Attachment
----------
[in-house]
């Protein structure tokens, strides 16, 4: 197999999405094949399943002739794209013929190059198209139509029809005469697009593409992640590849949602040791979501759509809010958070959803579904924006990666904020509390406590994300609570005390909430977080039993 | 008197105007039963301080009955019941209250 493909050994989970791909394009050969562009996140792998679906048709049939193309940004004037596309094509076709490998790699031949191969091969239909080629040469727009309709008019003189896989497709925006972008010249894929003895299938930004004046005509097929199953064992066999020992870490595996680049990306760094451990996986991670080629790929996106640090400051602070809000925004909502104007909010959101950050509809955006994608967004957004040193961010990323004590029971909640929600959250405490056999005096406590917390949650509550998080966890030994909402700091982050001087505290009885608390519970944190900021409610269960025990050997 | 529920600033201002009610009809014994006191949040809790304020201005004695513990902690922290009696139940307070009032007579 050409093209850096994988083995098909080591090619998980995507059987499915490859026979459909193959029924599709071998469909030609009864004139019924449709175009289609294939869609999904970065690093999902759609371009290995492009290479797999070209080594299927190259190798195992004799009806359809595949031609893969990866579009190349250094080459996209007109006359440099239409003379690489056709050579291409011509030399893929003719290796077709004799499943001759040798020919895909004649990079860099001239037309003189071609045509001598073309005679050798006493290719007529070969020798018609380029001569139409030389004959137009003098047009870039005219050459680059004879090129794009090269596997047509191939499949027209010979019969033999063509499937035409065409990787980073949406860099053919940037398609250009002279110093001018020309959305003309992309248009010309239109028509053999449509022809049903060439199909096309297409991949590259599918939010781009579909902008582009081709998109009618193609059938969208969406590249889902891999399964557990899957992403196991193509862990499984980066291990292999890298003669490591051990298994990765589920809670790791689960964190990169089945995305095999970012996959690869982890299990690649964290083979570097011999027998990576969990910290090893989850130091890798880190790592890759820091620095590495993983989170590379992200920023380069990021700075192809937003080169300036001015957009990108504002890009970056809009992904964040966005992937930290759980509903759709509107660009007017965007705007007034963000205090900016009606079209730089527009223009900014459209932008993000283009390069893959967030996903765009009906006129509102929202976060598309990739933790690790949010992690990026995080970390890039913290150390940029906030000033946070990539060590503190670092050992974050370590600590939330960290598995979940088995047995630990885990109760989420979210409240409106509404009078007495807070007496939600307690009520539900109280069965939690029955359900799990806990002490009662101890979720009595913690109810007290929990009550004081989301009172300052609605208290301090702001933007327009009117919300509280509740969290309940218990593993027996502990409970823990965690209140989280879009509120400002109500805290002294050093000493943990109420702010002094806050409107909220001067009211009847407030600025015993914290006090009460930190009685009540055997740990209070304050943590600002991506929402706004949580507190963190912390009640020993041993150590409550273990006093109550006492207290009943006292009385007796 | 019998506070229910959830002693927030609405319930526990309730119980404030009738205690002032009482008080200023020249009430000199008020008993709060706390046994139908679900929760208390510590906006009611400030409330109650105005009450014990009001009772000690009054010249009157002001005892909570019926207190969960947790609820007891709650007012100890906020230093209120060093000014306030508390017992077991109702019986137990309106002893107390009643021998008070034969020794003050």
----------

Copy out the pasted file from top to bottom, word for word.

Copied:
[in-house]
């Protein structure tokens, strides 16, 4: 197999999405094949399943002739794209013929190059198209139509029809005469697009593409992640590849949602040791979501759509809010958070959803579904924006990666904020509390406590994300609570005390909430977080039993 | 008197105007039963301080009955019941209250 493909050994989970791909394009050969562009996140792998679906048709049939193309940004004037596309094509076709490998790699031949191969091969239909080629040469727009309709008019003189896989497709925006972008010249894929003895299938930004004046005509097929199953064992066999020992870490595996680049990306760094451990996986991670080629790929996106640090400051602070809000925004909502104007909010959101950050509809955006994608967004957004040193961010990323004590029971909640929600959250405490056999005096406590917390949650509550998080966890030994909402700091982050001087505290009885608390519970944190900021409610269960025990050997 | 529920600033201002009610009809014994006191949040809790304020201005004695513990902690922290009696139940307070009032007579 050409093209850096994988083995098909080591090619998980995507059987499915490859026979459909193959029924599709071998469909030609009864004139019924449709175009289609294939869609999904970065690093999902759609371009290995492009290479797999070209080594299927190259190798195992004799009806359809595949031609893969990866579009190349250094080459996209007109006359440099239409003379690489056709050579291409011509030399893929003719290796077709004799499943001759040798020919895909004649990079860099001239037309003189071609045509001598073309005679050798006493290719007529070969020798018609380029001569139409030389004959137009003098047009870039005219050459680059004879090129794009090269596997047509191939499949027209010979019969033999063509499937035409065409990787980073949406860099053919940037398609250009002279110093001018020309959305003309992309248009010309239109028509053999449509022809049903060439199909096309297409991949590259599918939010781009579909902008582009081709998109009618193609059938969208969406590249889902891999399964557990899957992403196991193509862990499984980066291990292999890298003669490591051990298994990765589920809670790791689960964190990169089945995305095999970012996959690869982890299990690649964290083979570097011999027998990576969990910290090893989850130091890798880190790592890759820091620095590495993983989170590379992200920023380069990021700075192809937003080169300036001015957009990108504002890009970056809009992904964040966005992937930290759980509903759709509107660009007017965007705007007034963000205090900016009606079209730089527009223009900014459209932008993000283009390069893959967030996903765009009906006129509102929202976060598309990739933790690790949010992690990026995080970390890039913290150390940029906030000033946070990539060590503190670092050992974050370590600590939330960290598995979940088995047995630990885990109760989420979210409240409106509404009078007495807070007496939600307690009520539900109280069965939690029955359900799990806990002490009662101890979720009595913690109810007290929990009550004081989301009172300052609605208290301090702001933007327009009117919300509280509740969290309940218990593993027996502990409970823990965690209140989280879009509120400002109500805290002294050093000493943990109420702010002094806050409107909220001067009211009847407030600025015993914290006090009460930190009685009540055997740990209070304050943590600002991506929402706004949580507190963190912390009640020993041993150590409550273990006093109550006492207290009943006292009385007796 | 019998506070229910959830002693927030609405319930526990309730119980404030009738205690002032009482008080200023020249009430000199008020008993709060706390046994139908679900929760208390510590906006009611400030409330109650105005009450014990009001009772000690009054010249009157002001005892909570019926207190969960947790609820007891709650007012100890906020230093209120060093000014306030508390017992077991109702019986137990309106002893107390009643021998008070034969020794003050």